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Raccoon Tracks

Once you have the basics of PEI wildlife track identification, it can be useful to think about gait. How an animal moves tells you a lot about how it was feeling and what it was up to. Raccoon tracks are the ideal place to start because each foot is different: you can easily tell left, right, front and hind.  Let’s take a look! 


Photo 1: Raccoon tracks on PEI.

Raccoon tracks are distinctive and unlikely to be confused with anything else: five, sausage-shaped toes on each foot, connected to a C-shaped palm pad (Photo 1). Overall, this is a very human hand-like appearance.  Each toe has a nail that – in ideal tracking conditions as shown here – leaves a clear imprint.  The hind foot is larger than the front, and you can tell left from right by the ‘thumb’ set a little farther back than the other toes.  In Photo 1, the upper track is a hind right foot and the lower track is a front left. 


Photo 2: The distinctive, alternating diagonal pattern of a walking Raccoon.

In addition to distinctive tracks, Raccoons have a distinctive gait.  When walking, they move the front and hind legs on one side almost simultaneously, very much like a pacing horse at the racetrack.  The results are characteristic side-by-side tracks showing the front right foot paired with the hind left, and vice-versa in an alternating diagonal pattern along the trail (Photo 2).  Anytime you see that alternating diagonal you can be sure it’s a Raccoon, even if the tracks themselves are not totally clear (Photo 3).


Photo 3: Even if you can't see details of the individual tracks themselves, the alternating diagonal pattern tells you this is Raccoon.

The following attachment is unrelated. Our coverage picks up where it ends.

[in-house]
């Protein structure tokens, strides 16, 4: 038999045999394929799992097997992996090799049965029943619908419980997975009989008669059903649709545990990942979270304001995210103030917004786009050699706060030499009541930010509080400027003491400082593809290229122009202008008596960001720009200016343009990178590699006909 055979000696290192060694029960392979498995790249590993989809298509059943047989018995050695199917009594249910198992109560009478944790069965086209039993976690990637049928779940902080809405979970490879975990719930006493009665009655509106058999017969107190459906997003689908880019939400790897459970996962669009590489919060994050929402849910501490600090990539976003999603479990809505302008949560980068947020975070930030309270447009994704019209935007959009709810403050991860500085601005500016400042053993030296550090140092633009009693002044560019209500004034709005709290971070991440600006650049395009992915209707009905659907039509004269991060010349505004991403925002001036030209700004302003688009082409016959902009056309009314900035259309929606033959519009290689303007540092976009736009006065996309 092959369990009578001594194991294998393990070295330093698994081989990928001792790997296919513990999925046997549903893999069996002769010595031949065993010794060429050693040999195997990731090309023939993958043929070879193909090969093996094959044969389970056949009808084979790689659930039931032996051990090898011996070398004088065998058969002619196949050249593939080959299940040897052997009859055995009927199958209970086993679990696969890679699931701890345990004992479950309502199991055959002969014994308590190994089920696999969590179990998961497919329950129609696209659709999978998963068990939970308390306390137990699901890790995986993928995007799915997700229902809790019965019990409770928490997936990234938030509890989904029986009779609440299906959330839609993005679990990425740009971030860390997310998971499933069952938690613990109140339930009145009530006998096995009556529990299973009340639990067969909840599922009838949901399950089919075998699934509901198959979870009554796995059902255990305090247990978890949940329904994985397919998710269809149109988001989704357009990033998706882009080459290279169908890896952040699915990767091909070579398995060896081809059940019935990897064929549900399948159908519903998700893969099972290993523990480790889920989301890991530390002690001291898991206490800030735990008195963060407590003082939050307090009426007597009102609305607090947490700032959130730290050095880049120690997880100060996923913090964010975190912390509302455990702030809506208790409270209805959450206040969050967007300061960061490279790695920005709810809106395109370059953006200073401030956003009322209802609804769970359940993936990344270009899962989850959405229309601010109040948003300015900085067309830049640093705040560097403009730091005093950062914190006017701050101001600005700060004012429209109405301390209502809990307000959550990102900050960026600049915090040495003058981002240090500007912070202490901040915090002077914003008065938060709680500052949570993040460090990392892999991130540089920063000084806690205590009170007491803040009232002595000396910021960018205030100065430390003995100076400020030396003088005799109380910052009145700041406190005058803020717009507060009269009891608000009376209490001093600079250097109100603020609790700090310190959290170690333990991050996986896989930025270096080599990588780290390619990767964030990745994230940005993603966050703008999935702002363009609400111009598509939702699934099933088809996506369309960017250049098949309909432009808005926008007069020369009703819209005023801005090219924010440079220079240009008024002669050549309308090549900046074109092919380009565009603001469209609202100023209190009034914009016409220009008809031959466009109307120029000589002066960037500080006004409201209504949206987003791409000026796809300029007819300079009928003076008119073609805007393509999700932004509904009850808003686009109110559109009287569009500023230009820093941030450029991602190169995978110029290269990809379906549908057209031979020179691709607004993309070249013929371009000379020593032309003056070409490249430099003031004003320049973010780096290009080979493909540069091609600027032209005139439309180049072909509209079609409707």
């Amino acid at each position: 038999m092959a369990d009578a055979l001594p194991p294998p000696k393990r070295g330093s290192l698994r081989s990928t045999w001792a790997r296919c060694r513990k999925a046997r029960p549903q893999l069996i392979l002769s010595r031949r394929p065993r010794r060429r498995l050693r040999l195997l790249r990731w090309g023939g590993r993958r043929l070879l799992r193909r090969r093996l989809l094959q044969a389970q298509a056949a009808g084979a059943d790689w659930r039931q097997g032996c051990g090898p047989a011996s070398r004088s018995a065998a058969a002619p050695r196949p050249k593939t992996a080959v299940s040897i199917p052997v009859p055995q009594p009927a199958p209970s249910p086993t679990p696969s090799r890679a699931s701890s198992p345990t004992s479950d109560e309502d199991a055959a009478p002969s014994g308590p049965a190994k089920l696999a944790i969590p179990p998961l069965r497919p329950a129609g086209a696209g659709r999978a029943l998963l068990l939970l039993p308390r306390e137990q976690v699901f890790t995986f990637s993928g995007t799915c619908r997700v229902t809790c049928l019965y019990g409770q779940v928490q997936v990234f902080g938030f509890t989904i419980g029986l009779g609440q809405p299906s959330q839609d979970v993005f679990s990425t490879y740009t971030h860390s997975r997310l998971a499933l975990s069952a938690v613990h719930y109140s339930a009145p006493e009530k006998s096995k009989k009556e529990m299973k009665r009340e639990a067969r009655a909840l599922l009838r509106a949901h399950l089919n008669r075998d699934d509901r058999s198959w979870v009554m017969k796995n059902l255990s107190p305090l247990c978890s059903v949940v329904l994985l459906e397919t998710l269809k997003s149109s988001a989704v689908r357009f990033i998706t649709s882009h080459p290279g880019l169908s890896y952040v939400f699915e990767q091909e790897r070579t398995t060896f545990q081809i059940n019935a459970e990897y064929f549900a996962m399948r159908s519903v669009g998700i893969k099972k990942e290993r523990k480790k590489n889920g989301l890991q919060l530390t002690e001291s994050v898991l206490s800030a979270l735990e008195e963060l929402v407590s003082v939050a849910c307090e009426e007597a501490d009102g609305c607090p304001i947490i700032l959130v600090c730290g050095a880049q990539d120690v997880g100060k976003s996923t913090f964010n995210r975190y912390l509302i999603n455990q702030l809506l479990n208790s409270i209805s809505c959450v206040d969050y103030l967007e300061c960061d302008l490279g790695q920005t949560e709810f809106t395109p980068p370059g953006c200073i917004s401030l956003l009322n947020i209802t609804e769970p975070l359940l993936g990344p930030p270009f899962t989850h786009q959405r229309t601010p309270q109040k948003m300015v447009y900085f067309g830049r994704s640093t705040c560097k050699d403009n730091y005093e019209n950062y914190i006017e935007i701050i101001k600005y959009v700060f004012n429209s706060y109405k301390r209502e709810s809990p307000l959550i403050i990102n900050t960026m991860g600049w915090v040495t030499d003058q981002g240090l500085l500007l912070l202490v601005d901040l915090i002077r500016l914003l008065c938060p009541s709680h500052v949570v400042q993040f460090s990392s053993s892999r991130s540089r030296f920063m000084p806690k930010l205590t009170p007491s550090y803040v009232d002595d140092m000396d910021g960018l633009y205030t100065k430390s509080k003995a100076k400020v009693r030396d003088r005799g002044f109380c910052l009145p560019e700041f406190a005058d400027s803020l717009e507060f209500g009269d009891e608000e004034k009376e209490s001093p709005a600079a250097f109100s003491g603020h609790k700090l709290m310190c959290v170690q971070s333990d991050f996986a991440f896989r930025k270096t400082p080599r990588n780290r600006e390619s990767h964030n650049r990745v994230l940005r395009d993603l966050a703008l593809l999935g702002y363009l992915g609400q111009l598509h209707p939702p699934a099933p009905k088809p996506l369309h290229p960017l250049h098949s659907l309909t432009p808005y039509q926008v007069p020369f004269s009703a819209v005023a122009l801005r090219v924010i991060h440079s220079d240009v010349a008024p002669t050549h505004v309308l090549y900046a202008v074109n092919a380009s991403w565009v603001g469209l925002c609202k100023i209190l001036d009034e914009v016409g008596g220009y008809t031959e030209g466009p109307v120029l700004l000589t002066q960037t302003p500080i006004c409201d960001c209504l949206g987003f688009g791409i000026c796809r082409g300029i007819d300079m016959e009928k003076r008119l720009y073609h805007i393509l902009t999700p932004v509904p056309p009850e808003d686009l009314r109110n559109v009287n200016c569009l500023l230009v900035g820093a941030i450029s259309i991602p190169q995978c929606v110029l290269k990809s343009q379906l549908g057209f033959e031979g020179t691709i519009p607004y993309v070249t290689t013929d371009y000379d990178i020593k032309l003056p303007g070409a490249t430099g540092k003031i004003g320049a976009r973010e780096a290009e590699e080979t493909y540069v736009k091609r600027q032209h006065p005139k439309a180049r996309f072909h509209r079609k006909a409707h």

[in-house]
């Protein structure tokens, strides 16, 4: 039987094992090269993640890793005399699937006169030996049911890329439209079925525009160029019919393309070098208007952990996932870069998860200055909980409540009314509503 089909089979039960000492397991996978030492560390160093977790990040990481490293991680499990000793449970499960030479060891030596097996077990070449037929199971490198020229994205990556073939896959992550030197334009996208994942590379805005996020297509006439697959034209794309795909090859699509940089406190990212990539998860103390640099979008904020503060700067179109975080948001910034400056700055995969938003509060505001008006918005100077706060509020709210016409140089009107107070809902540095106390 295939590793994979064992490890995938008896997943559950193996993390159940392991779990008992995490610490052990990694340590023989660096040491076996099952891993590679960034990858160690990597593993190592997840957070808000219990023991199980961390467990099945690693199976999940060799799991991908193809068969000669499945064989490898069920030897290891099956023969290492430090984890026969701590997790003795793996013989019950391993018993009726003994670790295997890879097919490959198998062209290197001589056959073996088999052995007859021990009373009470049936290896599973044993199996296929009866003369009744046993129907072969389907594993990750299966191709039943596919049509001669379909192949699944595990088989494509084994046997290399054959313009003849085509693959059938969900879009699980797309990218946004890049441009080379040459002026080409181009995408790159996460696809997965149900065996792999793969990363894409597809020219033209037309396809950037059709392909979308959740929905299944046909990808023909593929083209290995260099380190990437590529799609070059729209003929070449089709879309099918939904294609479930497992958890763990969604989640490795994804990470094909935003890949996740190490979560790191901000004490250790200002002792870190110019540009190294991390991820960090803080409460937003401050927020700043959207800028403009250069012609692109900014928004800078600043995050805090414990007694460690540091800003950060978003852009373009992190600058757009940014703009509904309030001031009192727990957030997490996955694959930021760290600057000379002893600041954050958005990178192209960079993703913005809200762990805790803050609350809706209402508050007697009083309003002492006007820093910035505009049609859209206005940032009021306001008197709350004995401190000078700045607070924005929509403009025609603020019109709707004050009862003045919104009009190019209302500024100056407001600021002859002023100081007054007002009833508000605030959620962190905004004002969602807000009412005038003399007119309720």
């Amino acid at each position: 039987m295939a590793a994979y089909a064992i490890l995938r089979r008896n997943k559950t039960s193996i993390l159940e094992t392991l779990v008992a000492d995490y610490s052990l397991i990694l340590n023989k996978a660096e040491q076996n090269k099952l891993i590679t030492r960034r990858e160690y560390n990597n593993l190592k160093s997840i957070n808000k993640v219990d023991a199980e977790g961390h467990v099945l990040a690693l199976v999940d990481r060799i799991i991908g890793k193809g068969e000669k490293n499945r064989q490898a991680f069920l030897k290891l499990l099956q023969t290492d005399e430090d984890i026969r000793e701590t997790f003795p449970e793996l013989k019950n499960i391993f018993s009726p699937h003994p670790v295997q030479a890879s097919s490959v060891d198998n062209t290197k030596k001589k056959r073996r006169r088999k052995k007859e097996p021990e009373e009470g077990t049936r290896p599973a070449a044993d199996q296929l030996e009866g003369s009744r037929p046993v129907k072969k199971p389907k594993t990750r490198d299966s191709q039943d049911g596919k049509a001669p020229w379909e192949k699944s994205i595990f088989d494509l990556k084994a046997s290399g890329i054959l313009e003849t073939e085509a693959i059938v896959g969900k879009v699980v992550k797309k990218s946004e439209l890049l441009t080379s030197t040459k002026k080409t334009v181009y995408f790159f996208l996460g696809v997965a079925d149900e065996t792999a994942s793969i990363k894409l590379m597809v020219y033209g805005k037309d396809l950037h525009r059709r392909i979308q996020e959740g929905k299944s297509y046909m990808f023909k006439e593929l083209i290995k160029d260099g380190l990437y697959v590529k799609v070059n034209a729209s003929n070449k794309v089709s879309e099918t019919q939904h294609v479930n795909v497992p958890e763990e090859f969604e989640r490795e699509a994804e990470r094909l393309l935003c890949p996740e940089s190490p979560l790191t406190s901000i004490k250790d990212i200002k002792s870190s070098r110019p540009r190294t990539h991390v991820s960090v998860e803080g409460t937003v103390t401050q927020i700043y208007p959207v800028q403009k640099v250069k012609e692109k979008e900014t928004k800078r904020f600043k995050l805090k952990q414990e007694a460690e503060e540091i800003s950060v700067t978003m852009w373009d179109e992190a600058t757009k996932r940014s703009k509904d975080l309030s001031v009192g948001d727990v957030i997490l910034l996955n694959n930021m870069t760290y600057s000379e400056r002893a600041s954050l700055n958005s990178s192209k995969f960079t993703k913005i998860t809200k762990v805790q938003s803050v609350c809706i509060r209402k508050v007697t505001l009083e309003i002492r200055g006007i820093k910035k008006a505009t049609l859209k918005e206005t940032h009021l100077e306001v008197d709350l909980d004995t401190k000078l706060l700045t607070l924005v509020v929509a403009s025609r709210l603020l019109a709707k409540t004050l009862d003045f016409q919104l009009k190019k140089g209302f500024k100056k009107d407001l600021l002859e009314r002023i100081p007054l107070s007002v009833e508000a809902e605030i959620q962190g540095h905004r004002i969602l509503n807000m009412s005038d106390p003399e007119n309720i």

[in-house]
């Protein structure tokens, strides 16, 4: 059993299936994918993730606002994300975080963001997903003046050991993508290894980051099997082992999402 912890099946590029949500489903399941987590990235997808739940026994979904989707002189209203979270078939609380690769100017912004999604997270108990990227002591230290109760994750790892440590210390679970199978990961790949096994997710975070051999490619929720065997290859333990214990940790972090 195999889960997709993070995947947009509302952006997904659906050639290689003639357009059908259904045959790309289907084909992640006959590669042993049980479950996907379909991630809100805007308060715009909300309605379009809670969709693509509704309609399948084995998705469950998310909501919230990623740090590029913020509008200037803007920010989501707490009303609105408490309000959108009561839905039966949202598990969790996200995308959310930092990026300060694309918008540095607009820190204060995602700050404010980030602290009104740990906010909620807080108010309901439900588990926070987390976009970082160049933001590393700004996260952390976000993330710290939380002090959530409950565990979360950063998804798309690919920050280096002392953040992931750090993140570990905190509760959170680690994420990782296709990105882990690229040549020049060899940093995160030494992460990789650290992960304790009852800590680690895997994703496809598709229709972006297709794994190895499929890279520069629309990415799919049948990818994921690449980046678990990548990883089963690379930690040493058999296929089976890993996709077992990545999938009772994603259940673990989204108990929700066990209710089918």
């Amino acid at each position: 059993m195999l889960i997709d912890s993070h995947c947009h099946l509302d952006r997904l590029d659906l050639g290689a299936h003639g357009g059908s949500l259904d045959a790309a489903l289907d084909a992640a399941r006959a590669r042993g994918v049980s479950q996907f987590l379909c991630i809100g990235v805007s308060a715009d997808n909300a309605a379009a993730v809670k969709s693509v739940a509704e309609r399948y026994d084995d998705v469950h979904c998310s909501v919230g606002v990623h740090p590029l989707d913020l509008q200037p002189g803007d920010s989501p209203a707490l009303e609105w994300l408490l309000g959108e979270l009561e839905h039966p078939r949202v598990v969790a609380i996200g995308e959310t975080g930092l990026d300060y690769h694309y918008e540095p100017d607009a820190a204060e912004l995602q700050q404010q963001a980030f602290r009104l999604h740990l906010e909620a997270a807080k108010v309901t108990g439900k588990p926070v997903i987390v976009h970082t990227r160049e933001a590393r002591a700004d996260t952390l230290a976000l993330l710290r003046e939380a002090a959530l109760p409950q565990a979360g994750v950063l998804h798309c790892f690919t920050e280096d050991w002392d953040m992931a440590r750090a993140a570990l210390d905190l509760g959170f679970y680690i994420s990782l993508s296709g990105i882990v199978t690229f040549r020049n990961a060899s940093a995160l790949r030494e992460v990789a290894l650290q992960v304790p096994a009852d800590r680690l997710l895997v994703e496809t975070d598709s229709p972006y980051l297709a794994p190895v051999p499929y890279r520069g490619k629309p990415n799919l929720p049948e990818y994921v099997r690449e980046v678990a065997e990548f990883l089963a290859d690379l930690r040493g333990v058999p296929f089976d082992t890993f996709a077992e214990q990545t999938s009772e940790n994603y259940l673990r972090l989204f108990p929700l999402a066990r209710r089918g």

If you can recognize individual Raccoon feet and the normal gait, you can figure out what more complex sets of tracks tell you about what was going on (Photo 4). At the top and bottom of this photo, you can pick out the normal, alternating diagonals; I’ve circled those in black. 


Photo 4: This Raccoon paused mid-stride and looked at something to its right.

That leaves the odd pattern in the middle, outlined in yellow.  To visualize what’s going on, we need to know which foot is which, so I’ve labelled them. This Raccoon was moving in its usual gait with front and hind right feet landing at about the same time, but something to the right caught its attention. The Raccoon paused mid-stride and turned to look to the right, counter-balancing with its left feet. Notice the change in orientation from the bottom pair of tracks, that the front right foot within the yellow outline is turned slightly to the right, and that there is more weight on it than on the front left foot. (If you can’t quite picture it, try replicating the pose yourself on the floor, twister-style!).

 

After the pause, this Raccoon’s next step was to move its front left foot from the middle of the photo (yellow) to the top of the photo (black). It then resumed its normal walking gait, moving both feet on the right side nearly simultaneously and continuing out of the photo.

 

Raccoons are not native to PEI but were brought here in the early 1900s heyday of fur farming.  By 1912, there were local sales of live Raccoons, such as seven pairs on offer by W.F. Weeks and Sons in Fredericton, PEI for $25 (more than $1,000 today).

 

Raccoon ranching wasn’t as profitable as hoped, and the animals were released.  By 1928, seeing a wild Raccoon on PEI was still novel enough that local papers would report on the sighting, but by 1936 they had become plentiful in some areas, particularly Eastern Kings. Despite subsequent bounties and persecution, they remain established and part of PEI untamed.

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